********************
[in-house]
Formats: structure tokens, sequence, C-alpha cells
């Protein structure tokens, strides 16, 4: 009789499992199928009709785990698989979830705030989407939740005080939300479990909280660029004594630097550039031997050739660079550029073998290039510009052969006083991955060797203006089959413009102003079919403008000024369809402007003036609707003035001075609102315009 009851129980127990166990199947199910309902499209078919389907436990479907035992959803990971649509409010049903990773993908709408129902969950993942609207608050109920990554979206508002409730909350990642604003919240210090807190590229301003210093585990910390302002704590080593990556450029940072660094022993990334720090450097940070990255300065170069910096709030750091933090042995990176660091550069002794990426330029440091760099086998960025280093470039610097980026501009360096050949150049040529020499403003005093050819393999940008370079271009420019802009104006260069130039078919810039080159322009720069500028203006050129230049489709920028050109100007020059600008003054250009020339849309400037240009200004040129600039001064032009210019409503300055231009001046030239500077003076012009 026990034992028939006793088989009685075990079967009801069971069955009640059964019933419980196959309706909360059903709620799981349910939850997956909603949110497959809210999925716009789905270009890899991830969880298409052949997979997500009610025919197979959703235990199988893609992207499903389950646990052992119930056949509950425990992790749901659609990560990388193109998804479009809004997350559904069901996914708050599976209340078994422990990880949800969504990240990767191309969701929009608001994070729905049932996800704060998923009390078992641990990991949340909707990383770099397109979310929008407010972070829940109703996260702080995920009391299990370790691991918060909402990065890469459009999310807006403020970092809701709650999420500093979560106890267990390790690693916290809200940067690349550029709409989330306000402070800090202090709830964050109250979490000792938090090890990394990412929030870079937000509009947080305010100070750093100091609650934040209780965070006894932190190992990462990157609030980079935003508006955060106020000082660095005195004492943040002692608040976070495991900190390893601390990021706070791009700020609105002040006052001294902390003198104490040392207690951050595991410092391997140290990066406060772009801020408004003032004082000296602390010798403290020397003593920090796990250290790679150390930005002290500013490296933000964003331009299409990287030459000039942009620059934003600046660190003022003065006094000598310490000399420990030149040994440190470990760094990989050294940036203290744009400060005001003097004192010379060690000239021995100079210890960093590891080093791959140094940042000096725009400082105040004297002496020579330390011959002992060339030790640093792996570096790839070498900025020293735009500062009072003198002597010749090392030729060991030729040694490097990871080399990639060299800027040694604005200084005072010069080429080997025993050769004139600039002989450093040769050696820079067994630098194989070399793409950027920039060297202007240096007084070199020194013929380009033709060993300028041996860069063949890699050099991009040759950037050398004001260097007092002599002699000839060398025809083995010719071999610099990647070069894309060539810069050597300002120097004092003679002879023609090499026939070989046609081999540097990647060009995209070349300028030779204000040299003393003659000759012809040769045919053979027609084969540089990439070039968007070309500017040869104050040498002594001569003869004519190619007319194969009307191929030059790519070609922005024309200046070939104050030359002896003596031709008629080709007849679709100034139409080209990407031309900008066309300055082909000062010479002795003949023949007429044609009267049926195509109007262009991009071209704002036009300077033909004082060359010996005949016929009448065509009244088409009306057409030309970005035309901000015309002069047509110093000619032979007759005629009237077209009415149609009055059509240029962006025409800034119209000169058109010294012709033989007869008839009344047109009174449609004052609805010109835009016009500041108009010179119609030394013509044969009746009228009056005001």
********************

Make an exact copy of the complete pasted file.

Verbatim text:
[in-house]
Formats: structure tokens, sequence, C-alpha cells
């Protein structure tokens, strides 16, 4: 009789499992199928009709785990698989979830705030989407939740005080939300479990909280660029004594630097550039031997050739660079550029073998290039510009052969006083991955060797203006089959413009102003079919403008000024369809402007003036609707003035001075609102315009 009851129980127990166990199947199910309902499209078919389907436990479907035992959803990971649509409010049903990773993908709408129902969950993942609207608050109920990554979206508002409730909350990642604003919240210090807190590229301003210093585990910390302002704590080593990556450029940072660094022993990334720090450097940070990255300065170069910096709030750091933090042995990176660091550069002794990426330029440091760099086998960025280093470039610097980026501009360096050949150049040529020499403003005093050819393999940008370079271009420019802009104006260069130039078919810039080159322009720069500028203006050129230049489709920028050109100007020059600008003054250009020339849309400037240009200004040129600039001064032009210019409503300055231009001046030239500077003076012009 026990034992028939006793088989009685075990079967009801069971069955009640059964019933419980196959309706909360059903709620799981349910939850997956909603949110497959809210999925716009789905270009890899991830969880298409052949997979997500009610025919197979959703235990199988893609992207499903389950646990052992119930056949509950425990992790749901659609990560990388193109998804479009809004997350559904069901996914708050599976209340078994422990990880949800969504990240990767191309969701929009608001994070729905049932996800704060998923009390078992641990990991949340909707990383770099397109979310929008407010972070829940109703996260702080995920009391299990370790691991918060909402990065890469459009999310807006403020970092809701709650999420500093979560106890267990390790690693916290809200940067690349550029709409989330306000402070800090202090709830964050109250979490000792938090090890990394990412929030870079937000509009947080305010100070750093100091609650934040209780965070006894932190190992990462990157609030980079935003508006955060106020000082660095005195004492943040002692608040976070495991900190390893601390990021706070791009700020609105002040006052001294902390003198104490040392207690951050595991410092391997140290990066406060772009801020408004003032004082000296602390010798403290020397003593920090796990250290790679150390930005002290500013490296933000964003331009299409990287030459000039942009620059934003600046660190003022003065006094000598310490000399420990030149040994440190470990760094990989050294940036203290744009400060005001003097004192010379060690000239021995100079210890960093590891080093791959140094940042000096725009400082105040004297002496020579330390011959002992060339030790640093792996570096790839070498900025020293735009500062009072003198002597010749090392030729060991030729040694490097990871080399990639060299800027040694604005200084005072010069080429080997025993050769004139600039002989450093040769050696820079067994630098194989070399793409950027920039060297202007240096007084070199020194013929380009033709060993300028041996860069063949890699050099991009040759950037050398004001260097007092002599002699000839060398025809083995010719071999610099990647070069894309060539810069050597300002120097004092003679002879023609090499026939070989046609081999540097990647060009995209070349300028030779204000040299003393003659000759012809040769045919053979027609084969540089990439070039968007070309500017040869104050040498002594001569003869004519190619007319194969009307191929030059790519070609922005024309200046070939104050030359002896003596031709008629080709007849679709100034139409080209990407031309900008066309300055082909000062010479002795003949023949007429044609009267049926195509109007262009991009071209704002036009300077033909004082060359010996005949016929009448065509009244088409009306057409030309970005035309901000015309002069047509110093000619032979007759005629009237077209009415149609009055059509240029962006025409800034119209000169058109010294012709033989007869008839009344047109009174449609004052609805010109835009016009500041108009010179119609030394013509044969009746009228009056005001």